See State v. Gluck, supra; State v. Hughlett, 124 Wn. 366, 368, 214 P. 841 (1923).

Probable cause is based upon the totality of facts and circumstances within the knowledge of the arresting officer. It is not necessary that the knowledge or evidence establish guilt beyond a reasonable doubt, "for in this area the law is concerned with probabilities arising from the facts and considerations of everyday life on which prudent men, not legal technicians, act." State v. Parker, 79 Wn.2d 326, 328-29, 485 P.2d 60 (1971).

The test is one of reasonableness considering the time, the place, and the pertinent circumstances. Plancich v. Williamson, 57 Wn.2d 367, 357 P.2d 693 (1960). The standard of probable cause .. . is to be applied in the light of everyday experience, rather than according to strict legal formulae.

State v. Baxter, 68 Wn.2d 416, 420, 413 P.2d 638 (1966). See Brinegar v. United States, 338 U.S. 160, 175-76, 93 L.Ed. 1879, 69 S.Ct. 1302 (1949).

Furthermore, the arresting officer's special expertise in identifying criminal behavior must be given consideration.

[P]robable cause for arrest should be examined in the light of the arresting officer's special experience, and . . . the standard should be, not what might appear to be probable cause to a passerby, but what would be probable cause to a reasonable, cautious, and prudent officer.

State v. Todd, supra at 367.

Applying these guidelines to the facts and circumstances in the present case, we find that there was probable cause for Officer Bansmer to arrest the defendant as he was about to leave the car. Officer Bansmer had personal knowledge that a reliable informant had recently observed the defendant in possession of controlled substances, including heroin, while on the premises. Based on this information, Officer Bansmer had obtained the previously mentioned search warrant which authorized not only a search of the premises but also, somewhat uncommonly, a detention and search of the defendant if found thereon. He knew that the premises were the residence of the defendant. While the search of the premises was underway, Officer Bansmer observed the defendant drive up to the house and park the car in front of it. The defendant was obviously preparing to leave the car and enter his home. At this point and under these facts and circumstances there were reasonable grounds for Officer Bansmer, as a narcotics investigator of considerable experience, to suspect that the defendant, who was about to enter the premises, was in possession of narcotics and was thereby committing a felony.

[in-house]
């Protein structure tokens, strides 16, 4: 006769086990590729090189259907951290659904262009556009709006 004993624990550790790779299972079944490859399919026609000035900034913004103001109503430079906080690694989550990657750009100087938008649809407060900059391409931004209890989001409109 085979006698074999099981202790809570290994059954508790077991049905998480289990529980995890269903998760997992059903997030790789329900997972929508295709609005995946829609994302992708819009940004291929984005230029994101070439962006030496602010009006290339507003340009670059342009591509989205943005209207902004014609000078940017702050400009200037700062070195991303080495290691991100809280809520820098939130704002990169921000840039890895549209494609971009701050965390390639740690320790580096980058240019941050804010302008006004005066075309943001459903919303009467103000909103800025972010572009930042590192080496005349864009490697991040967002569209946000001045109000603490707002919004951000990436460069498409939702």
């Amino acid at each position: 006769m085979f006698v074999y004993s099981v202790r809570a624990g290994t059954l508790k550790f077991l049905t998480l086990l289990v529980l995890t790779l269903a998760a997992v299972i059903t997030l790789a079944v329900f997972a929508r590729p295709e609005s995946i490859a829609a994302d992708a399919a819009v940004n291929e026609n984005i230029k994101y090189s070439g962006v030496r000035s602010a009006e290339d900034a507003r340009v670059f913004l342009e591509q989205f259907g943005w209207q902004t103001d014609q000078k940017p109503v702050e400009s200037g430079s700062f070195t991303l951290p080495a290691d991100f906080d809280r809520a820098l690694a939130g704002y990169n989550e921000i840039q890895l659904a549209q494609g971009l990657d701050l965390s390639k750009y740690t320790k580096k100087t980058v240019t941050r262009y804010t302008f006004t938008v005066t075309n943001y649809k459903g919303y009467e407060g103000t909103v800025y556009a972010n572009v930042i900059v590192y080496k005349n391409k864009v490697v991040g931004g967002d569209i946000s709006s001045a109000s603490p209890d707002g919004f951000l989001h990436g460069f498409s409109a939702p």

Officer Bansmer's "action[s] should not . . . be measured by what might or might not be probable cause to an untrained civilian passerby, but by a standard appropriate for a reasonable, cautious, and prudent narcotics officer under the circumstances of the moment." State v. Poe, supra at 429. There was sufficient probable cause to justify the arrest and thus it would have been unreasonable not to arrest the defendant under these circumstances. The arrest was valid, and therefore the search conducted incident thereto was also valid.

[2] The defendant contended that the facts and circumstances contained in the affidavit used to obtain the search warrant were insufficient to support its issuance. We find this contention to be without merit. The affidavit contained sufficient facts, including the informant's personal observations, to meet the constitutional requirements of Aguilar v. Texas, 378 U.S. 108, 113, 12 L.Ed.2d 723, 84 S.Ct. 1509 (1964).

The defendant also contended that his right to a speedy trial pursuant to CrR 3.3 (b) was violated. However, at oral argument counsel for the defendant abandoned this claim and conceded that the pertinent cases were adverse to his position. Consequently, we have not considered this contention. Furthermore, in view of our disposition of this case, we need not consider other issues raised in this appeal.

The decision of the Court of Appeals is reversed and the judgment of the trial court is reinstated.


UTTER, J., concurs in the result.

Summaries of

State v. Cottrell

The Supreme Court of Washington. En Banc
Nov 26, 1975
86 Wn. 2d 130 (Wash. 1975)
Case details for

State v. Cottrell

Case Details


Court:The Supreme Court of Washington. En Banc

Date published: Nov 26, 1975


86 Wn. 2d 130 (Wash. 1975)
86 Wash. 2d 130
542 P.2d 771